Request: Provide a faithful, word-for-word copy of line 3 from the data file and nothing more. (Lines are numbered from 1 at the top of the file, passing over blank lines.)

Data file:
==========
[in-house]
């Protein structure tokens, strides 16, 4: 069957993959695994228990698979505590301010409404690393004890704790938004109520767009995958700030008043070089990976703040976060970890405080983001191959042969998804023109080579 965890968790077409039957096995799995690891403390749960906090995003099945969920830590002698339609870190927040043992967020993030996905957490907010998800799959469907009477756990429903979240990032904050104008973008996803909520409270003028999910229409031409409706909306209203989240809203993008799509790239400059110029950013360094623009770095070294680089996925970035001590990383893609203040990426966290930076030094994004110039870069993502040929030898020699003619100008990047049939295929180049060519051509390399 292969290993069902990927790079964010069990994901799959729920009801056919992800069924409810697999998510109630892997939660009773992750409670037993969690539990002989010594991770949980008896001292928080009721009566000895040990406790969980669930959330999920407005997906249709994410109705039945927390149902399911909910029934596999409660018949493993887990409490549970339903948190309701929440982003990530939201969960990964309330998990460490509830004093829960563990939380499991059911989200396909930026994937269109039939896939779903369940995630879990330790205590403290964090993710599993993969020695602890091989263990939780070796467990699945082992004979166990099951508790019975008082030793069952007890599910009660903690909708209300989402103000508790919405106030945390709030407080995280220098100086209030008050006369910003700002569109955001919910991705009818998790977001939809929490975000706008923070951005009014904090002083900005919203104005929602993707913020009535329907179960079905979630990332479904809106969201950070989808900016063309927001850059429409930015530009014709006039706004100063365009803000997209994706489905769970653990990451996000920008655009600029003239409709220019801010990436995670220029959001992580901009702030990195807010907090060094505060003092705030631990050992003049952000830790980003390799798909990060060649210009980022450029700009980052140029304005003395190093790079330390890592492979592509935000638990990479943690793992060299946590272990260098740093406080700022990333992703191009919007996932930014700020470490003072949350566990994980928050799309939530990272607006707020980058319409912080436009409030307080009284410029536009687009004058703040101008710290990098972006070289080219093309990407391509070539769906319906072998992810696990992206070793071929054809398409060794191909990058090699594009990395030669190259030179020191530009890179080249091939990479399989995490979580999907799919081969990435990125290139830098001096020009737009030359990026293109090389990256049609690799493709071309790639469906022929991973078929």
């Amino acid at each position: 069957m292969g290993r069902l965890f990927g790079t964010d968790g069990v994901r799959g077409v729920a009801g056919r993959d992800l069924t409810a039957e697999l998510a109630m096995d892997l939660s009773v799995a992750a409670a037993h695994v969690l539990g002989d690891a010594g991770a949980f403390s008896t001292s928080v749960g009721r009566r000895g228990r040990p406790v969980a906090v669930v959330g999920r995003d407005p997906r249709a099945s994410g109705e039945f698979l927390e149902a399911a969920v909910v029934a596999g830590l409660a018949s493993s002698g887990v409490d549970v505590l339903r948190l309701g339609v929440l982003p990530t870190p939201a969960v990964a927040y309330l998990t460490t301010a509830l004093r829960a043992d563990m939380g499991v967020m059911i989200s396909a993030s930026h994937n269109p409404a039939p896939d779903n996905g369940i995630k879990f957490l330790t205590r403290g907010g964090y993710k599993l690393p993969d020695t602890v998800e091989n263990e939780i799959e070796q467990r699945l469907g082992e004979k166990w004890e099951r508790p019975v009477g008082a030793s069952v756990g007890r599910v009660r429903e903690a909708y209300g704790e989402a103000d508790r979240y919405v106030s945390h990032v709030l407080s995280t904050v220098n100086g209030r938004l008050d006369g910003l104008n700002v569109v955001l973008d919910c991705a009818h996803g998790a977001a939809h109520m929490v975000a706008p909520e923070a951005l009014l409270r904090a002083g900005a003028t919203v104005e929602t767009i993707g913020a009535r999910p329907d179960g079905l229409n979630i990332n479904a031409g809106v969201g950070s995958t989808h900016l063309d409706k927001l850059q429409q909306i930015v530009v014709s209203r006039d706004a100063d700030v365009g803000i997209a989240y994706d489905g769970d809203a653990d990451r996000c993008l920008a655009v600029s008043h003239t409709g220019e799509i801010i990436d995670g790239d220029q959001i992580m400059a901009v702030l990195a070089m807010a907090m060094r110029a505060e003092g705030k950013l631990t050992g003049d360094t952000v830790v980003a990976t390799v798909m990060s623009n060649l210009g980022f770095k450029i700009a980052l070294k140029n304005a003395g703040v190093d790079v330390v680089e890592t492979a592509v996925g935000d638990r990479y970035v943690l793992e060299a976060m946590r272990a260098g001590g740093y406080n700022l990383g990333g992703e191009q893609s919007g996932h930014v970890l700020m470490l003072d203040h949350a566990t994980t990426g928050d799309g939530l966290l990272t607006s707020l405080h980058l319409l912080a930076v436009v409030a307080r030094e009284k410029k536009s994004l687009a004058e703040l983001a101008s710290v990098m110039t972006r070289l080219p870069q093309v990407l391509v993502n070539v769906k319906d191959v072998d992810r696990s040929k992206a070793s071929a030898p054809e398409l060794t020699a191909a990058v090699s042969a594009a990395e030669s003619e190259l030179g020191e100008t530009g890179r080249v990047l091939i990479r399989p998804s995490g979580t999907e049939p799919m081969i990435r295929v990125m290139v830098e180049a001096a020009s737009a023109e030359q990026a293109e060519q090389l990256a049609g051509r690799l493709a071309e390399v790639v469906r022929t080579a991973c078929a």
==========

């Amino acid at each position: 069957m292969g290993r069902l965890f990927g790079t964010d968790g069990v994901r799959g077409v729920a009801g056919r993959d992800l069924t409810a039957e697999l998510a109630m096995d892997l939660s009773v799995a992750a409670a037993h695994v969690l539990g002989d690891a010594g991770a949980f403390s008896t001292s928080v749960g009721r009566r000895g228990r040990p406790v969980a906090v669930v959330g999920r995003d407005p997906r249709a099945s994410g109705e039945f698979l927390e149902a399911a969920v909910v029934a596999g830590l409660a018949s493993s002698g887990v409490d549970v505590l339903r948190l309701g339609v929440l982003p990530t870190p939201a969960v990964a927040y309330l998990t460490t301010a509830l004093r829960a043992d563990m939380g499991v967020m059911i989200s396909a993030s930026h994937n269109p409404a039939p896939d779903n996905g369940i995630k879990f957490l330790t205590r403290g907010g964090y993710k599993l690393p993969d020695t602890v998800e091989n263990e939780i799959e070796q467990r699945l469907g082992e004979k166990w004890e099951r508790p019975v009477g008082a030793s069952v756990g007890r599910v009660r429903e903690a909708y209300g704790e989402a103000d508790r979240y919405v106030s945390h990032v709030l407080s995280t904050v220098n100086g209030r938004l008050d006369g910003l104008n700002v569109v955001l973008d919910c991705a009818h996803g998790a977001a939809h109520m929490v975000a706008p909520e923070a951005l009014l409270r904090a002083g900005a003028t919203v104005e929602t767009i993707g913020a009535r999910p329907d179960g079905l229409n979630i990332n479904a031409g809106v969201g950070s995958t989808h900016l063309d409706k927001l850059q429409q909306i930015v530009v014709s209203r006039d706004a100063d700030v365009g803000i997209a989240y994706d489905g769970d809203a653990d990451r996000c993008l920008a655009v600029s008043h003239t409709g220019e799509i801010i990436d995670g790239d220029q959001i992580m400059a901009v702030l990195a070089m807010a907090m060094r110029a505060e003092g705030k950013l631990t050992g003049d360094t952000v830790v980003a990976t390799v798909m990060s623009n060649l210009g980022f770095k450029i700009a980052l070294k140029n304005a003395g703040v190093d790079v330390v680089e890592t492979a592509v996925g935000d638990r990479y970035v943690l793992e060299a976060m946590r272990a260098g001590g740093y406080n700022l990383g990333g992703e191009q893609s919007g996932h930014v970890l700020m470490l003072d203040h949350a566990t994980t990426g928050d799309g939530l966290l990272t607006s707020l405080h980058l319409l912080a930076v436009v409030a307080r030094e009284k410029k536009s994004l687009a004058e703040l983001a101008s710290v990098m110039t972006r070289l080219p870069q093309v990407l391509v993502n070539v769906k319906d191959v072998d992810r696990s040929k992206a070793s071929a030898p054809e398409l060794t020699a191909a990058v090699s042969a594009a990395e030669s003619e190259l030179g020191e100008t530009g890179r080249v990047l091939i990479r399989p998804s995490g979580t999907e049939p799919m081969i990435r295929v990125m290139v830098e180049a001096a020009s737009a023109e030359q990026a293109e060519q090389l990256a049609g051509r690799l493709a071309e390399v790639v469906r022929t080579a991973c078929a």